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Is this Elon Musk’s secret design for a high-speed train?

July 16, 2013


Elon Musk has been hinting at an idea he calls the Hyperloop — a ground-based transportation technology that would get people from Los Angeles to San Francisco in under half an hour, for less than 1/10 the cost of California’s $69 billion plan.

On Monday, Musk tweeted that he will publish an “alpha design” for the Hyperloop by Aug. 12. As Slateread more

Why some nations become wealthy and powerful, while others remain stuck in poverty

March 26, 2012


Why do some nations, such as the United States, become wealthy and powerful, while others remain stuck in poverty? And why do some of those powers, from ancient Rome to the modern Soviet Union, expand and then collapse?

Politics makes the difference, say economists Daron Acemoglu of MIT and James Robinson of Harvard University in their new book, Why Nations Fail. Countries that have what they call “inclusive”… read more

Teleporting information achieved by TU Delft

A key step toward a "quantum internet"
June 2, 2014

(Credit: TU Delft)

Teleporting people through space, as in Star Trek, is impossible by the laws of physics, but researchers at TU Delft‘s Kavli Institute of Nanoscience have succeeded in teleporting information.

Using quantum entanglement, they transferred the information contained in a quantum bit in a diamond to a quantum bit in another diamond three meters away, without the information having traveled through the intervening space.

The… read more

Texas wind farms increase land surface temperature

May 2, 2012

Wind Farm

A Texas region containing four of the world’s largest wind farms showed an increase in land surface temperature over nine years that researchers have connected to local meteorological effects of the turbines.

The land surface temperature around the west-central Texas wind farms warmed at a rate of .72 degrees Celsius per decade during the study period relative to nearby regions without wind farms, an effect most likely… read more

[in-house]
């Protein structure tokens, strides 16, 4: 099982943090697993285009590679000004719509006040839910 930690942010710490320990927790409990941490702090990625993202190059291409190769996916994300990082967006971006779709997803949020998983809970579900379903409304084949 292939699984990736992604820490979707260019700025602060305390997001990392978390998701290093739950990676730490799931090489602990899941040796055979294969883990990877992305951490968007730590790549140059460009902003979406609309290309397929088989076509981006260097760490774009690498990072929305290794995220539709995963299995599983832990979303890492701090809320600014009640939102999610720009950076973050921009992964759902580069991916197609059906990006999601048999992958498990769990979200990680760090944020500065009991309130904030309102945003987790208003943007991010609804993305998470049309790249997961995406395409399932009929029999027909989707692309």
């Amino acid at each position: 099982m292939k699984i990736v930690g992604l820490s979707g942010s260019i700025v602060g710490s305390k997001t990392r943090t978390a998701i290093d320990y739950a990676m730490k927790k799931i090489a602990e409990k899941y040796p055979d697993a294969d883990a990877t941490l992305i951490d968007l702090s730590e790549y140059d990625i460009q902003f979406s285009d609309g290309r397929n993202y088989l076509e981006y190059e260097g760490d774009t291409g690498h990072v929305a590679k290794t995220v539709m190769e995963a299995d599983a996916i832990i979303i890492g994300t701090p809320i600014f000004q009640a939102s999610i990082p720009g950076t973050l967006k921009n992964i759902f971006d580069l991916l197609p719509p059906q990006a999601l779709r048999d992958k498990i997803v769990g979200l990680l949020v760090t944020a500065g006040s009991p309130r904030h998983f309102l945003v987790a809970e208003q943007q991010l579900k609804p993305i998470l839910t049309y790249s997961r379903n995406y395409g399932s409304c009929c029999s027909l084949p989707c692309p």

Groups concerned over arming of domestic drones

May 25, 2012


Chief Deputy Randy McDaniel of the Montgomery County Sheriff’s Office in Texas said his department is considering using rubber bullets and tear gas on its drone, CBS DC reports.

“Drone manufacturers are also considering offering police the option of arming these remote-controlled aircraft with (nonlethal for now) weapons like rubber bullets, Tasers, and tear gas,” the ACLU says on their website.

Catherine Crump, staff… read more

Waterloo researchers create ‘world’s largest functioning model of the brain’

November 30, 2012

Serial working memory task (from movie)

A team of researchers from the University of Waterloo have built what the claim is the world’s largest simulation of a functioning brain.

The purpose is to help scientists understand how the complex activity of the brain gives rise to the complex behavior exhibited by animals, including humans.

The model is called Spaun (Semantic Pointer Architecture Unified Network). It consists of 2.5… read more

Multi-material 3D printer creates realistic neurosurgical models for training

December 12, 2013

A perforator creates a burr hole in the model of a skull. The model, produced using a multimaterial 3D printer, is composed of a variety of materials that simulate the various consistencies and densities of human tissues encountered during neurosurgery. (Credit: American Association of Neurosurgeons)

Researchers* from Malaysia and the UK have used a new multi-material 3D printer to create realistic, low-cost model of the skull for use by students in practicing neurosurgical techniques.

The model uses a variety of materials that simulate the various consistencies and densities of human tissues encountered during neurosurgery.

Neurosurgery is a difficult discipline to master. Trainees may spend as many as 10 years after graduation from medical… read more

US needs new deep-space Agency, Apollo astronaut says

December 11, 2012


The U.S. should create a new agency dedicated to manned exploration of the moon, Mars and other destinations in deep space, says former Apollo astronaut Harrison Schmitt, reports.

Schmitt suggests the new agency be called the National Space Exploration Administration.

The new deep-space agency should “stay young, and develop a management structure that is not so hierarchical — that is actually a… read more